The Federal Aviation Administration has issued an emergency order addressing the risk that faulty angle-of-attack inputs could cause Boeing 737 Max horizontal stabilisers to put the aircraft into a difficult-to-control dive.
"Possible erroneous angle-of-attack inputs on Boeing 737 Max aircraft… can potentially make the horizontal stabilizers repeatedly pitch the nose of the airplane downward, making the aircraft difficult to control," says the FAA in a 7 November emergency airworthiness directive.
Effective immediately, the FAA orders US operators to revise flight manuals "to give the flight crew horizontal stabiliser trim procedures to follow under certain conditions", the order says.
The FAA gives operators three days to make the updates.
The directive marks a major regulatory response following the 29 October crash of a Lion Air 737 Max 8 (registration PK-LQP), which was operating flight JT610 when it crashed into the sea, killing all 189 people on board.
"The FAA continues to work closely with Boeing, and as a part of the investigative team on the Indonesia Lion Air accident, may take further appropriate actions depending on the results of the investigation," the agency says. "The FAA has alerted foreign airworthiness authorities who oversee operators that use the 737 Max of the agency’s action."
Boeing did not immediately respond to a request for comment.
An initial review of the Lion Air 737's flight data recorder revealed that the aircraft operated its last four flights with faulty airspeed indications, according to Indonesia's National Transportation Safety Committee.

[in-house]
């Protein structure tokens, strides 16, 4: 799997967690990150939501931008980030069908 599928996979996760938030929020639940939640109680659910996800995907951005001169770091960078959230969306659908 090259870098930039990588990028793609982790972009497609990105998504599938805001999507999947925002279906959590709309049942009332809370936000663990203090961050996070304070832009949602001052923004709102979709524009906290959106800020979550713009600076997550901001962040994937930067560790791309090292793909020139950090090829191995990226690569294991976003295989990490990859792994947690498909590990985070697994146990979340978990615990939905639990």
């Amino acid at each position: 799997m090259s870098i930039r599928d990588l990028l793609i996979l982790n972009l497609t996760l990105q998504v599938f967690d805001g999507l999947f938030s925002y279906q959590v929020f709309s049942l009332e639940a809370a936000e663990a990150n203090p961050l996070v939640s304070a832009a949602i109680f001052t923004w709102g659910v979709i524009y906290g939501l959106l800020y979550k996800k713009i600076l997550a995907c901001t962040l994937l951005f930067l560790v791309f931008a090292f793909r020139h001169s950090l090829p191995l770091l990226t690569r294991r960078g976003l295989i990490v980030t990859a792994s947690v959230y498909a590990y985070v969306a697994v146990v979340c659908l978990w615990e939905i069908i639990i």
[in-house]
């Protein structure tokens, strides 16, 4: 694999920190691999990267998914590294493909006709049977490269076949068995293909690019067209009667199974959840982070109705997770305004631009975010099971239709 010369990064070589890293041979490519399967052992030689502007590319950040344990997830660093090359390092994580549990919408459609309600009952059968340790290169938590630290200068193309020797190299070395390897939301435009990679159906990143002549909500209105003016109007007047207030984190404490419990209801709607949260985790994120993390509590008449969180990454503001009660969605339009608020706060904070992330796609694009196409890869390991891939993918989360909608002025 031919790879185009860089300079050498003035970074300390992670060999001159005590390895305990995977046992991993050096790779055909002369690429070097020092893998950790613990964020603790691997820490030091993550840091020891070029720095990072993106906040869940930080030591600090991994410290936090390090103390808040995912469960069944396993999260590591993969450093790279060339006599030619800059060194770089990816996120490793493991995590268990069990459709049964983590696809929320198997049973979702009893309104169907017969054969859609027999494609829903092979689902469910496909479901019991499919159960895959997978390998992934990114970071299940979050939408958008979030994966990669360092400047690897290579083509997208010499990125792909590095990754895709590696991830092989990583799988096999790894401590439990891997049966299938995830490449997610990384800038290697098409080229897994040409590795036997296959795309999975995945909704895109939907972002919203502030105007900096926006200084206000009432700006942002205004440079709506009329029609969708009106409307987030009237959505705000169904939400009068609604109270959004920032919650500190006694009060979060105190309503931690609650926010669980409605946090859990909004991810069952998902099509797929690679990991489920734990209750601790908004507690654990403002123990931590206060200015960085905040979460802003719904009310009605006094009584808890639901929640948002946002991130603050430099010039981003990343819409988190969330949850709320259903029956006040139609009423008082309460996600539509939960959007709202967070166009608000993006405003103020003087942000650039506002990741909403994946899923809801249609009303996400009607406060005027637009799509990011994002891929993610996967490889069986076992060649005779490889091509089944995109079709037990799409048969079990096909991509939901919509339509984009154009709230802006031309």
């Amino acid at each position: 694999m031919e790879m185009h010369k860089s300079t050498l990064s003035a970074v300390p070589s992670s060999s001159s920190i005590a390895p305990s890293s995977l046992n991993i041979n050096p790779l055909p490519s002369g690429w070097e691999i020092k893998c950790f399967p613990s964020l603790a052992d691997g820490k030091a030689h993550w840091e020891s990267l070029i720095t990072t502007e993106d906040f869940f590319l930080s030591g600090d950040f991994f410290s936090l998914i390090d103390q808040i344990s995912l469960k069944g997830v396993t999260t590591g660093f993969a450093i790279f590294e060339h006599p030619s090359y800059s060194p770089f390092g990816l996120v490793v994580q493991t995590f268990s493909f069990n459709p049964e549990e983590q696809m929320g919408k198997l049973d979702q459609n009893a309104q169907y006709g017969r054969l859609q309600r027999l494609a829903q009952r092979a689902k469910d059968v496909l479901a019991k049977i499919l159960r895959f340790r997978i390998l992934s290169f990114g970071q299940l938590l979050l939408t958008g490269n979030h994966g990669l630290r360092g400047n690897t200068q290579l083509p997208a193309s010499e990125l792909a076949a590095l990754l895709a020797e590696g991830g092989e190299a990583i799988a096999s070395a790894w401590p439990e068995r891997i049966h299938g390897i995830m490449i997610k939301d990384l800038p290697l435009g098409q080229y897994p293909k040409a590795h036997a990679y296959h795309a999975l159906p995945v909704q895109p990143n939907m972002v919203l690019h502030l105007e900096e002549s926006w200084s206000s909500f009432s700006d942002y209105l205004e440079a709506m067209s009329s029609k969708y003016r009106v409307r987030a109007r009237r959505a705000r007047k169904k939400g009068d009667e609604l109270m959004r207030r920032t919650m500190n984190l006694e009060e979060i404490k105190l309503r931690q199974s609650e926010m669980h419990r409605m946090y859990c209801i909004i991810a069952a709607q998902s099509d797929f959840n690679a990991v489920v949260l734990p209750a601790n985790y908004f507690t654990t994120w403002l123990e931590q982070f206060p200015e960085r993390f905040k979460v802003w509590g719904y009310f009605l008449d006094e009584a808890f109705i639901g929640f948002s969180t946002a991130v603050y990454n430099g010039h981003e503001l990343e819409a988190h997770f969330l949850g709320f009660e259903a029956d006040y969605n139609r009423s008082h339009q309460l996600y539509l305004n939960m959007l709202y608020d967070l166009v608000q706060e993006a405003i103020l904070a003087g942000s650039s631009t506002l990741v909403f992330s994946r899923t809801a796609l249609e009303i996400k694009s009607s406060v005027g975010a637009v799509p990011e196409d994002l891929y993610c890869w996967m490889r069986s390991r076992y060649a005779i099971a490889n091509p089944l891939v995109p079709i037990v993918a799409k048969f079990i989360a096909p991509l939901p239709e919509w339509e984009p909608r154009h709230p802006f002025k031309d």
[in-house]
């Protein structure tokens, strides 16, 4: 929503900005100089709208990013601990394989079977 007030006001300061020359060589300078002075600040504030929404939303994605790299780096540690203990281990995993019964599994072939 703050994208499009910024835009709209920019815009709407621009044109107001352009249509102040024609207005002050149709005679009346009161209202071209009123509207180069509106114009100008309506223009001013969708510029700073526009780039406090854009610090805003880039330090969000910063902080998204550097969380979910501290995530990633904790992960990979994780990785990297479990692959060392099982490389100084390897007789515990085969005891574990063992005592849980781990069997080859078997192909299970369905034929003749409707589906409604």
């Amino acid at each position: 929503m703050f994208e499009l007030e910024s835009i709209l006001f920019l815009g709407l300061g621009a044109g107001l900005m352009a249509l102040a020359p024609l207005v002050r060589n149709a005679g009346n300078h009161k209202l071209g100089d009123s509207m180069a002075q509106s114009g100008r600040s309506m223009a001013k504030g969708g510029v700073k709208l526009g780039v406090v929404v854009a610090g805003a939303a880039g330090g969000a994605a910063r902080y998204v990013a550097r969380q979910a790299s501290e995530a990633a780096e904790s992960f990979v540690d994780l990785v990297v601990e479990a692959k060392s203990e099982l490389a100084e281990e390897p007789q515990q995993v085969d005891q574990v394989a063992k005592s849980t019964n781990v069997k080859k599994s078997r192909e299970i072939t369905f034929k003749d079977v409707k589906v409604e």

The investigation remains open.
Boeing responded on 6 November with an "operations manual bulletin" that addressed instances of "erroneous input" from angle-of-attack sensors on the 737 Max.
Boeing's bulletin "directed" airlines to follow "existing flight crew procedures" intended to address such instances, the company has said.
The FAA's order targets the latest generation of Boeing's best-selling 737. The company delivered the first 737 Max in May 2017 and has since handed over 219 of the type, according to Boeing's website.
Boeing has unfilled orders for 4,783 additional 737 Max, it says.
Some airlines stress that their crews have already been trained in the procedures highlighted in Boeing's service bulletin.
"WestJet has received the Boeing bulletin and is following its guidance, which recommends emphasising established procedures that have been used and trained on WestJet’s existing 737NG fleet as well as the 737 Max," the Canadian airline tells FlightGlobal.
Malfunctions of airspeed and angle-of-attack indicators occur occasionally, but crews typically deal with such problems without incident, tapping fundamental skills learned while piloting small aircraft in their pre-airline years, says former National Transportation Safety Board member John Goglia.
But, though pilots may be highly-trained to operate technology-laden jetliners, many have less experience flying without such systems, particularly if those pilots hail from countries with less-developed general aviation industries, he says.